A feedback phase estimator typically performs per-symbol processing in an iterative manner: for each symbol, the previous symbol phase estimate is used to extract a phase error value, which is then low-pass filtered. The low-pass filter output is used to update the previous symbol phase estimate. For phase recovery of linearly modulated signals, the phase error recovery process is designed to minimize the effect of signal modulation on the phase error estimate. Two common approaches are the use of decision-directed or maximum likelihood phase error detectors.
Feedforward phase estimators perform modulation-dependent mathematical operations on the symbols to remove the effect of modulation without the use of a current phase estimate. The output quantities of this process are smoothed, following which a feedback phase unwrapping operation is performed (if required). Finally, the phase estimates are extracted from the smoothed, unwrapped quantities. For example, with quadrature phase shift keying (QPSK) modulated signals, the complex baseband symbols can be raised to the fourth power to remove the effect of modulation. The fourth-power quantities are smoothed and phase-angle is extracted, following which a phase unwrapping process is applied. The phase estimates can then be formed as ¼ of the unwrapped phase angles.
The error rate performance of a typical digital communications system is usually constrained by the performance of the forward error correction code; other demodulator functions such as phase tracking/estimation introduce relatively small losses from the error rate which can be provided by the FEC code at a given signal-to-noise ratio (SNR) on an additive white Gaussian noise channel.
Advances in forward error correction coding such as parallel-concatenated (turbo) and serial-concatenated convolutional codes and low density parity check codes, along with iterative decoding techniques, have enabled communications with greater power efficiency than previously attainable. With the lowered minimum operating SNR this implies, the phase tracking component of the demodulator must also be capable of improved performance. Otherwise, the phase tracker can become the limiting factor for the link error rate performance, and the benefit of the FEC codes' improved performance cannot be achieved.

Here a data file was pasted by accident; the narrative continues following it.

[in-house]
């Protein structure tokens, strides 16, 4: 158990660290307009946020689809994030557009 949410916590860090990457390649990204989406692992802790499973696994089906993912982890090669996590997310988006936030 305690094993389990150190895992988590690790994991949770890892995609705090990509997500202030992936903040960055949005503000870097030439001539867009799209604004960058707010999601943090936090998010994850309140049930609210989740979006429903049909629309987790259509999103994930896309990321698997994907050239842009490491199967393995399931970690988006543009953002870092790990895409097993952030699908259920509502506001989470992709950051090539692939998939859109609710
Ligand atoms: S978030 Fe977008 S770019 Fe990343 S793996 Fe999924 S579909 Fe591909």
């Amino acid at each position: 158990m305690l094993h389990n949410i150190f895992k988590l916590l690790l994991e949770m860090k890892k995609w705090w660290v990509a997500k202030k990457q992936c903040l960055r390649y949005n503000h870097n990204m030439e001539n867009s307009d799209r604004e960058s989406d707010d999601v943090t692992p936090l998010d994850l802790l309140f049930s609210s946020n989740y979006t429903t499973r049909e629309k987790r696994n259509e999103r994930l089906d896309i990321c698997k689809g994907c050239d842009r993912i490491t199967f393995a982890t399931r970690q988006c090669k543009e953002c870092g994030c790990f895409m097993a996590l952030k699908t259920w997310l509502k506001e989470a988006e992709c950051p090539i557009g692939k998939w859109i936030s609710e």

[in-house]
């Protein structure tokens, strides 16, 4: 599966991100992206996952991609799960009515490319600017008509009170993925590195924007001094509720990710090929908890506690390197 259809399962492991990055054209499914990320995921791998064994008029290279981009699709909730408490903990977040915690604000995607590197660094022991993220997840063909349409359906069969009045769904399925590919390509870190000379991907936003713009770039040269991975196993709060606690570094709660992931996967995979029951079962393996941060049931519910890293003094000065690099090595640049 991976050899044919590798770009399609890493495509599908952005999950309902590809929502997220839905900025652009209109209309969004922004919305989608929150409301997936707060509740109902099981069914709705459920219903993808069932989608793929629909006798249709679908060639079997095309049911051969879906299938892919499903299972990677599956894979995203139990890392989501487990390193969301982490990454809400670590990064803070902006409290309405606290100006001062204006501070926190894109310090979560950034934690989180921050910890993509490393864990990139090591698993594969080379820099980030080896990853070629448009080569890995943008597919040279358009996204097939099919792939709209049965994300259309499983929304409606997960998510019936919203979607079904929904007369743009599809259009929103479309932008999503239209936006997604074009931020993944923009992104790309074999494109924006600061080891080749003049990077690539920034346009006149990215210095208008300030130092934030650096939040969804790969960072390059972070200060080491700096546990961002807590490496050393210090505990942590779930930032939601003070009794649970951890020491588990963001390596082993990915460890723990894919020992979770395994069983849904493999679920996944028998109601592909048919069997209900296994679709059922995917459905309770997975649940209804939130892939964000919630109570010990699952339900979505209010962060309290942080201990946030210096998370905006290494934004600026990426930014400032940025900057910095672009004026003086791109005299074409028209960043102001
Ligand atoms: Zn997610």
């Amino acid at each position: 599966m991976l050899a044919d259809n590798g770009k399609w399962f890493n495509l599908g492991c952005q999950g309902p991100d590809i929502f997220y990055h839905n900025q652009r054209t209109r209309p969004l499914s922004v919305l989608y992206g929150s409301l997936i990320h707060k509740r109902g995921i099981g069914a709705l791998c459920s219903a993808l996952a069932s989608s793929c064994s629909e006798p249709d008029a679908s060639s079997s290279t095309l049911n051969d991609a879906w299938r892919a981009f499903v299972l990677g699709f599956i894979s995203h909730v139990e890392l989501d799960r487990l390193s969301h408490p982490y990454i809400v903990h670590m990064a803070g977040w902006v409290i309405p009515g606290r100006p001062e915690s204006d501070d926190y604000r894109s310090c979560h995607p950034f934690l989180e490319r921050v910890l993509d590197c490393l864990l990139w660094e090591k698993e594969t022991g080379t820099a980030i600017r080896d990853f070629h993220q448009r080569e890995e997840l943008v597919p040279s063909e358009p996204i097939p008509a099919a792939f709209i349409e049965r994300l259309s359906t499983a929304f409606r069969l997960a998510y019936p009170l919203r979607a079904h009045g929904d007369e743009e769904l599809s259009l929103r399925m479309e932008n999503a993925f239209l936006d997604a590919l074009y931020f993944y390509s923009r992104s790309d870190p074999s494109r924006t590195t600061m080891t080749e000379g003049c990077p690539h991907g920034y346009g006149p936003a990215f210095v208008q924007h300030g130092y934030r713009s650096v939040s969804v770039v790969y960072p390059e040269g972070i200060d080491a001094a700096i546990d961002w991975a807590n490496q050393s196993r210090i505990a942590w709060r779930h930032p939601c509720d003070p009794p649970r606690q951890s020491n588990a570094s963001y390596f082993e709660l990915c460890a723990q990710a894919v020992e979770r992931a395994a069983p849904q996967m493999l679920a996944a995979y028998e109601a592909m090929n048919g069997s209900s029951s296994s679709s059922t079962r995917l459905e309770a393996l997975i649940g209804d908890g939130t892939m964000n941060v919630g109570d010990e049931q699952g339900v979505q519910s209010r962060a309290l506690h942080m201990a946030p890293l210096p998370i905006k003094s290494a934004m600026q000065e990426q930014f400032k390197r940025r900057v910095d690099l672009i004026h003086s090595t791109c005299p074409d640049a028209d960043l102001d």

The present invention is an improvement of standard phase tracking methods which achieves improved phase jitter and phase slip rate performance under high phase noise or mobile channel conditions.
According to the present invention there is provided a method of tracking the phase of a received linearly-modulated carrier carrying a sequence of symbols, comprising storing an input sequence of said symbols in a delay line; detecting the phase error of a current symbol in a phase locked loop; and updating the phase error detected in said phase locked loop to take into account detected phase errors of future symbols relative to said current symbol.
The invention is applicable to any linearly modulated carrier, such as a phase modulated carrier, an amplitude shift modulated carrier, or an quadrature amplitude modulated carrier. A particular suitable example is OQPSK (Offset Quadrature Phase Shift Keying).
The detected phase errors are preferably based on the phase estimate of the symbol preceding the current symbol. This can be converted to a complex representation and multiplied by input signals from the delay line for input to the phase error detectors.
The phase error detectors are preferably maximum likelihood phase error detectors, although other types of phase error detector can be employed.
A novel aspect of the invention is that it takes into account the computed phase errors of “future” symbols. Since obviously, the invention cannot look into the future, in practice this means that a sequence of N+1 symbols are stored in a delay line, and the “current symbol” being processed is always several symbols behind the symbol actually being input to the phase tracker at any point in time. By basing the phase estimate of the current symbol in part on the phase errors of the next N future symbols, improved accuracy can be achieved at very low signal-to-noise ratios.
In a preferred aspect of the invention, the phase estimate calculated at the last symbol is used to determine the phase error at the next N symbols. The output of a low-pass filter output in a phase-locked loop is updated using the current symbol phase error. Then an update quantity is formed as the sum of the low-pass filter output multiplied by a gain constant and the weighted sum of the computed next N phase errors.
More specifically, in a preferred embodiment of the invention, the modulation is OQPSK (Offset Quadrature Phase Shift Keying). In this case, the method of the invention involves the following steps:
In another aspect the invention provides an apparatus for of tracking the phase of a received linearly-modulated carrier carrying a sequence of symbols, comprising a delay line having a plurality of delay elements for storing an input sequence of said symbols; a phase locked loop including a phase error detector for detecting the phase error of a current symbol; an arrangement of additional phase error detectors for detecting the phase errors of the next N symbols relative to said current symbol; and an updater for updating the phase error detected in said phase locked loop to take into account detected phase errors of said next N symbols.